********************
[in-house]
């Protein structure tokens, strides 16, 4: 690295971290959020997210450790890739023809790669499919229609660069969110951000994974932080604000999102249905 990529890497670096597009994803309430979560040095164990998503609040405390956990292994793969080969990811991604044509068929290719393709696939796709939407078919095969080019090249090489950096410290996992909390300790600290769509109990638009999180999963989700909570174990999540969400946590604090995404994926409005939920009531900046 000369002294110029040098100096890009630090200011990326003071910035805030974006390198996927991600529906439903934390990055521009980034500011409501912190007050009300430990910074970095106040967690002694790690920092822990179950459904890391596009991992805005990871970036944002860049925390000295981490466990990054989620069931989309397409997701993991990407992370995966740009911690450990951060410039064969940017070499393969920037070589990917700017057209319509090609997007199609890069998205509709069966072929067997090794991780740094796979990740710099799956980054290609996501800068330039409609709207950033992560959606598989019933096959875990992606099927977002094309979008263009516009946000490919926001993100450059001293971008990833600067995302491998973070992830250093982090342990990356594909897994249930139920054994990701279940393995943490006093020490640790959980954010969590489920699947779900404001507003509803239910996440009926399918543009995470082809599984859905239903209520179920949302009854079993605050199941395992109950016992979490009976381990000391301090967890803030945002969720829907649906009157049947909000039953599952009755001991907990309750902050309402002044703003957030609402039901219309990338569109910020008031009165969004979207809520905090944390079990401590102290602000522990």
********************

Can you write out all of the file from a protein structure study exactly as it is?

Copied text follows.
[in-house]
């Protein structure tokens, strides 16, 4: 690295971290959020997210450790890739023809790669499919229609660069969110951000994974932080604000999102249905 990529890497670096597009994803309430979560040095164990998503609040405390956990292994793969080969990811991604044509068929290719393709696939796709939407078919095969080019090249090489950096410290996992909390300790600290769509109990638009999180999963989700909570174990999540969400946590604090995404994926409005939920009531900046 000369002294110029040098100096890009630090200011990326003071910035805030974006390198996927991600529906439903934390990055521009980034500011409501912190007050009300430990910074970095106040967690002694790690920092822990179950459904890391596009991992805005990871970036944002860049925390000295981490466990990054989620069931989309397409997701993991990407992370995966740009911690450990951060410039064969940017070499393969920037070589990917700017057209319509090609997007199609890069998205509709069966072929067997090794991780740094796979990740710099799956980054290609996501800068330039409609709207950033992560959606598989019933096959875990992606099927977002094309979008263009516009946000490919926001993100450059001293971008990833600067995302491998973070992830250093982090342990990356594909897994249930139920054994990701279940393995943490006093020490640790959980954010969590489920699947779900404001507003509803239910996440009926399918543009995470082809599984859905239903209520179920949302009854079993605050199941395992109950016992979490009976381990000391301090967890803030945002969720829907649906009157049947909000039953599952009755001991907990309750902050309402002044703003957030609402039901219309990338569109910020008031009165969004979207809520905090944390079990401590102290602000522990």